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Police Arrest More than 100 During Protest of Yale’s Treatment of Women
Published on Thursday, December 11, 2003 by the New Haven Register (Connecticut)
Police Arrest More than 100 During Protest of Yale’s Treatment of Women
by William Kaempffer
 

NEW HAVEN — Jenny Carrillo took leave of academia and her two daughters briefly to tend to a pressing matter. She wanted to get arrested.

Wednesday evening, the Yale University graduate student joined more than 100 women to get locked up in protest of what they describe as Yale University’s poor treatment of women who have families.

"Yale has a responsibility to the community which it consistently fails to meet," she said.


They (Yale) say that labor issues have nothing to do with education. They say they teach math here but they can’t seem to figure out that $10 an hour is not enough to live on.

Barbara Ehrenreich
Hundreds of students and union members marched downtown to pressure Yale to provide affordable health care for families of employees and graduate students. They also hoped to highlight other women’s issues they maintain Yale ignores.

Currently, graduate students get free health care coverage but have to pay about $3,000 per year for their families. Carrillo couldn’t afford it, but she qualified for HUSKY, the state program that provides health care for children whose parents couldn’t otherwise afford it.

Union organizers say it’s even harder for Yale workers, including non-union workers at Yale-New Haven Hospital, who might make just more than $10 per hour, to afford health insurance.

"They (Yale) say that labor issues have nothing to do with education," said Barbara Ehrenreich, an author and social activist who came to New Haven to get arrested. "They say they teach math here but they can’t seem to figure out that $10 an hour is not enough to live on."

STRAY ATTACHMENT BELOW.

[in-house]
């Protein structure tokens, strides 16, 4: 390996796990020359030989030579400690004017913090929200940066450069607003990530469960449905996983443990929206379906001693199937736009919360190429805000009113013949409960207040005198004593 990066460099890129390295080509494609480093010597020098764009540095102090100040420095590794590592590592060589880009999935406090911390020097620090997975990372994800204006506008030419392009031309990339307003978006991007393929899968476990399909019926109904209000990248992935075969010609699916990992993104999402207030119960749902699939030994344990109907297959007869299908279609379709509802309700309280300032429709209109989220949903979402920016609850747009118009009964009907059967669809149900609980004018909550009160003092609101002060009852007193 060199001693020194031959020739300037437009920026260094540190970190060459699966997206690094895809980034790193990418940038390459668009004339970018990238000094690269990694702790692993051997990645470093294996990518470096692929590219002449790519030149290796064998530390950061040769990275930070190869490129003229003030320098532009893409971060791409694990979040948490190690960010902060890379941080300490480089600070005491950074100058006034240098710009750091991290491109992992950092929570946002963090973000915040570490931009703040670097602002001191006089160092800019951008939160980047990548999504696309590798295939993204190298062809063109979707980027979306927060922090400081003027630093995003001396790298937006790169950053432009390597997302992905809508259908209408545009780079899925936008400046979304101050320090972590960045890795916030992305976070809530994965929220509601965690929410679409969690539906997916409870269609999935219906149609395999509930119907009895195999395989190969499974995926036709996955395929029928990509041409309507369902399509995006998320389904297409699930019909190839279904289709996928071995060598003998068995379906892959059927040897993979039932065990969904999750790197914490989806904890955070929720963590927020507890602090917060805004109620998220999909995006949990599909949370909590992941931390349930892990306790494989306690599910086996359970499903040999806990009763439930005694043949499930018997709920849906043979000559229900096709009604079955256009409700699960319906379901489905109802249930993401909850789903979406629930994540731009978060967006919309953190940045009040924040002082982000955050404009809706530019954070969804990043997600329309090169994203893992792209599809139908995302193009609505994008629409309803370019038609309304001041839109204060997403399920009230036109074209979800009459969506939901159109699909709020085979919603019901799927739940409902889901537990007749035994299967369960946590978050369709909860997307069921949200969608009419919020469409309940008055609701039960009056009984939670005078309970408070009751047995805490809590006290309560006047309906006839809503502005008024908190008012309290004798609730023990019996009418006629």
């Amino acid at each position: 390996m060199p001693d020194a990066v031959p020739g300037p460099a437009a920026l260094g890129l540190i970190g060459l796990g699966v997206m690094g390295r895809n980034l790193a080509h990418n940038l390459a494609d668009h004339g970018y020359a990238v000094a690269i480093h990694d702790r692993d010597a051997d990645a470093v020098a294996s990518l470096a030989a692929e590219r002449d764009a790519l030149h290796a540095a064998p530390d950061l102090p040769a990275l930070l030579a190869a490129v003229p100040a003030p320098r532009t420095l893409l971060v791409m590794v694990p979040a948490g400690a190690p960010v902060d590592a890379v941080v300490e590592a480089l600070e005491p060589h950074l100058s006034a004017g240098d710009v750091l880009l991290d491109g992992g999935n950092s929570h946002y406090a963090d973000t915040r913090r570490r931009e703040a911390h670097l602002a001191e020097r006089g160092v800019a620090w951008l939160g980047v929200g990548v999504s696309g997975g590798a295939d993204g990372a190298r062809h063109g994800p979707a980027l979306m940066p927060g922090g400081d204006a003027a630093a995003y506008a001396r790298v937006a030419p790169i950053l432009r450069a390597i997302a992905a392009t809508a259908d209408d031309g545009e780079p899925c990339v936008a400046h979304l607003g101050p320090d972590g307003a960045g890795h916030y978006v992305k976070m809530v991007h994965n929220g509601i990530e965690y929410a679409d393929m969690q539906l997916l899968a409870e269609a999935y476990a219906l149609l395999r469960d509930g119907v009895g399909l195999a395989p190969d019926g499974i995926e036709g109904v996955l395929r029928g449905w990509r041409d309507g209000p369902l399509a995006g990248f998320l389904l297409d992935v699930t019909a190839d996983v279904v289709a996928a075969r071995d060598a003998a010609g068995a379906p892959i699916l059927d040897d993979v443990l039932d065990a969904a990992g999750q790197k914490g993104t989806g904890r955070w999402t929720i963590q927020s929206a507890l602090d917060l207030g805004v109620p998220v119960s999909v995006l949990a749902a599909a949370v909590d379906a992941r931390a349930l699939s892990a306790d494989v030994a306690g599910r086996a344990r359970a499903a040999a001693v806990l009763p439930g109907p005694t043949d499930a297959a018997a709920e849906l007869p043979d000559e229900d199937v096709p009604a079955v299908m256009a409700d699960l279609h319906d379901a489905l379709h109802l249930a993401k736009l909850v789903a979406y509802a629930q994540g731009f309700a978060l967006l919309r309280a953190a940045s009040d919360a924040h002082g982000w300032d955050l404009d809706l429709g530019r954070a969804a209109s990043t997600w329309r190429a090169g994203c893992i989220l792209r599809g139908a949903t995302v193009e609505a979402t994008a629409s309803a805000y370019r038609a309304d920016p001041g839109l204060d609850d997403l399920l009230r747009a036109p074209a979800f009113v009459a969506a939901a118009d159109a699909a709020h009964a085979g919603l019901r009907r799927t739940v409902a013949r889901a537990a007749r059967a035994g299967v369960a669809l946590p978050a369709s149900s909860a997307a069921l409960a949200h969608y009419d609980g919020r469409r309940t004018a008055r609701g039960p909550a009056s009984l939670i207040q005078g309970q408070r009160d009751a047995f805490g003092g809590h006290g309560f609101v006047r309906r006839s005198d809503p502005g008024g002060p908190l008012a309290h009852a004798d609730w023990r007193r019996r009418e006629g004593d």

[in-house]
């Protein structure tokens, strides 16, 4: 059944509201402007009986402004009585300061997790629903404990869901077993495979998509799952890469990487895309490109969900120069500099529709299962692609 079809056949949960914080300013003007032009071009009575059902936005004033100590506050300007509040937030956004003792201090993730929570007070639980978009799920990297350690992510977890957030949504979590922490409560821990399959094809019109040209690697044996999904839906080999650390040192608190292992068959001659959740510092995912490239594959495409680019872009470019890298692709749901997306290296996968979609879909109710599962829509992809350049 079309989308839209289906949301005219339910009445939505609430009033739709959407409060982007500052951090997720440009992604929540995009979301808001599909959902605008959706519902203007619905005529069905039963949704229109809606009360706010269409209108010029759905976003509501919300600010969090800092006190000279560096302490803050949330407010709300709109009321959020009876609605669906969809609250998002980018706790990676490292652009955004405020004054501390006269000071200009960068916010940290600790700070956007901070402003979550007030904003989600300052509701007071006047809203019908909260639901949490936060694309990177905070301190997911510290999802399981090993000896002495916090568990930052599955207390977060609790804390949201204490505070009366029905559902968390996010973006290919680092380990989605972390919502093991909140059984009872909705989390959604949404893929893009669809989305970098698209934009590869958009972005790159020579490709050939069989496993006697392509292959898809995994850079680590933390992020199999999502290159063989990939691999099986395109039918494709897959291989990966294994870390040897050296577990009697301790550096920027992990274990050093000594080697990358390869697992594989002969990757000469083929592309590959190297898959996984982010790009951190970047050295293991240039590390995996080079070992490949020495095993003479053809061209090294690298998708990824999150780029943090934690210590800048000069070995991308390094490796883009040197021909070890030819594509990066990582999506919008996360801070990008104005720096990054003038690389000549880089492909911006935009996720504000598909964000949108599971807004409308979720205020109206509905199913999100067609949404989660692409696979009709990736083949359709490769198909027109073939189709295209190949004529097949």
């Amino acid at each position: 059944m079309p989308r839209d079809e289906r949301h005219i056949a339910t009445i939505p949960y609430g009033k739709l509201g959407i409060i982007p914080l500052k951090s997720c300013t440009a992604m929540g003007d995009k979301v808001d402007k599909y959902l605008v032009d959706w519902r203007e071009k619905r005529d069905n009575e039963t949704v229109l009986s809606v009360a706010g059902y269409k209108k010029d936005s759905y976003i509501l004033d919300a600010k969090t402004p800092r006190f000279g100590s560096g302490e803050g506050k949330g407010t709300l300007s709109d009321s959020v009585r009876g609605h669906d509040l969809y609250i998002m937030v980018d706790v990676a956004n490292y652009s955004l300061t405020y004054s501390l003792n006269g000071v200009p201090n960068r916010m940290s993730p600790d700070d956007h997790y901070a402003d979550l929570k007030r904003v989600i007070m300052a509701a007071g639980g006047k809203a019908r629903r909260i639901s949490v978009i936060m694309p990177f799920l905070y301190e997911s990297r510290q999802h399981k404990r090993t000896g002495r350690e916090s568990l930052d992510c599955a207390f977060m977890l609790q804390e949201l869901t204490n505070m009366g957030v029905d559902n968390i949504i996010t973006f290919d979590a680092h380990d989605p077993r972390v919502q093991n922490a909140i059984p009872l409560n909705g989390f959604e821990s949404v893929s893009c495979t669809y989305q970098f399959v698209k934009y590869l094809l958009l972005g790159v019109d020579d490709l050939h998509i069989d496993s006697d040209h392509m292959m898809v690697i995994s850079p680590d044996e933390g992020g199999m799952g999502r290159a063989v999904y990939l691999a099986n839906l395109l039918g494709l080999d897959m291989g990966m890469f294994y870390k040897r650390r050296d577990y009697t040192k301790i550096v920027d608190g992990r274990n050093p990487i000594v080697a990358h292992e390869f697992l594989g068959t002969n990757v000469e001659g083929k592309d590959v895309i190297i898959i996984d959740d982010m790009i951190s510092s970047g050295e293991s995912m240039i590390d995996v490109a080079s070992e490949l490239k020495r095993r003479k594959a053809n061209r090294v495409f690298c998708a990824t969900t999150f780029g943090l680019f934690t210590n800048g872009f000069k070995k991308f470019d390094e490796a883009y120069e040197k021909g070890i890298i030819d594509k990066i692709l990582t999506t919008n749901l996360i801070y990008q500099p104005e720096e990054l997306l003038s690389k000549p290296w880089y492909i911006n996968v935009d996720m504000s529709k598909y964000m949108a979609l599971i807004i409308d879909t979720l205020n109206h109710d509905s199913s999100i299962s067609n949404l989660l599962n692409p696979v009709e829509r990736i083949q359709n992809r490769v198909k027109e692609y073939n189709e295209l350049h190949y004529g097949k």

Then she ushered the volunteer arrestees.

"Join us, if you’re the right gender, in being arrested."

The march was part of a nationwide pro-union effort organized by the AFL-CIO. Marches were planned across the country.

In New Haven, the slogan was "A woman’s place is in her union."

So when it came time to be arrested, it was a women’s-only event. The women filed onto Elm Street and formed a circle, ignored a scripted warning by police, then waited to be handcuffed.

Yale spokesman Tom Conroy said most graduate students receive stipends of at least $16,000 a year, free tuition and free health care. The benefits, he said, rival those offered at any other institution.

Some graduate students are trying to unionize, and organizers also are trying to unionize 1,800 employees at YNHH.

The university’s two biggest unions walked out of work for 23 days this summer before reaching an agreement.

During that work stoppage, more than 300 people were arrested in orchestrated acts of civil disobedience. Most of the cases have been thrown out in court, including charges against the Rev. Jesse Jackson.

The demonstrations have been well scripted and union officials work with police in advance to avoid any confusion.

New Haven police Capt. Stephen Verrelli said the department assigned seven female officers to the arrest detail to expedite searches and processing.

The unofficial tally of arrestees was 103, he said.

The department has become well-versed in mass arrests.

"We plan our work and we work our plan," Verrelli said.

©New Haven Register 2003

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